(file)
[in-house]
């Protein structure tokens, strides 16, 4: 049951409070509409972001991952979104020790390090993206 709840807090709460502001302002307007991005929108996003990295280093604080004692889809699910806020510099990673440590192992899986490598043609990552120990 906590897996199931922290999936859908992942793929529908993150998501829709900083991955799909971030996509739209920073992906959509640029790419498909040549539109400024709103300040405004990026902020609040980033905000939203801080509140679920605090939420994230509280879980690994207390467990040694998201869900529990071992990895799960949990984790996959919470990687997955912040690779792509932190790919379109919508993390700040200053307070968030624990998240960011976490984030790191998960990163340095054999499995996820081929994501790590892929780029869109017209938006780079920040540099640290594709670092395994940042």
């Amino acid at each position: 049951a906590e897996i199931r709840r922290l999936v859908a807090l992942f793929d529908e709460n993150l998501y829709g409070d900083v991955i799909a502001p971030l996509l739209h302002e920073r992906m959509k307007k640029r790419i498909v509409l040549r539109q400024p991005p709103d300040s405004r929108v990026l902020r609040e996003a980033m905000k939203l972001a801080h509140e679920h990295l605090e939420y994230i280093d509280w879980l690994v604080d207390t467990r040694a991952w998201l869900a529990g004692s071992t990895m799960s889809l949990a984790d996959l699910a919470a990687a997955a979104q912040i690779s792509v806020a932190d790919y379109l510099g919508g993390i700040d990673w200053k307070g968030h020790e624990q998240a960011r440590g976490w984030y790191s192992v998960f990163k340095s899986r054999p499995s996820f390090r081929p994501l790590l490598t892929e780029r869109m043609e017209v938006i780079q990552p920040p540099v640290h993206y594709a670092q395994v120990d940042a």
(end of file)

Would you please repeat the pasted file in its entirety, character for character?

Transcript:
[in-house]
């Protein structure tokens, strides 16, 4: 049951409070509409972001991952979104020790390090993206 709840807090709460502001302002307007991005929108996003990295280093604080004692889809699910806020510099990673440590192992899986490598043609990552120990 906590897996199931922290999936859908992942793929529908993150998501829709900083991955799909971030996509739209920073992906959509640029790419498909040549539109400024709103300040405004990026902020609040980033905000939203801080509140679920605090939420994230509280879980690994207390467990040694998201869900529990071992990895799960949990984790996959919470990687997955912040690779792509932190790919379109919508993390700040200053307070968030624990998240960011976490984030790191998960990163340095054999499995996820081929994501790590892929780029869109017209938006780079920040540099640290594709670092395994940042």
């Amino acid at each position: 049951a906590e897996i199931r709840r922290l999936v859908a807090l992942f793929d529908e709460n993150l998501y829709g409070d900083v991955i799909a502001p971030l996509l739209h302002e920073r992906m959509k307007k640029r790419i498909v509409l040549r539109q400024p991005p709103d300040s405004r929108v990026l902020r609040e996003a980033m905000k939203l972001a801080h509140e679920h990295l605090e939420y994230i280093d509280w879980l690994v604080d207390t467990r040694a991952w998201l869900a529990g004692s071992t990895m799960s889809l949990a984790d996959l699910a919470a990687a997955a979104q912040i690779s792509v806020a932190d790919y379109l510099g919508g993390i700040d990673w200053k307070g968030h020790e624990q998240a960011r440590g976490w984030y790191s192992v998960f990163k340095s899986r054999p499995s996820f390090r081929p994501l790590l490598t892929e780029r869109m043609e017209v938006i780079q990552p920040p540099v640290h993206y594709a670092q395994v120990d940042a």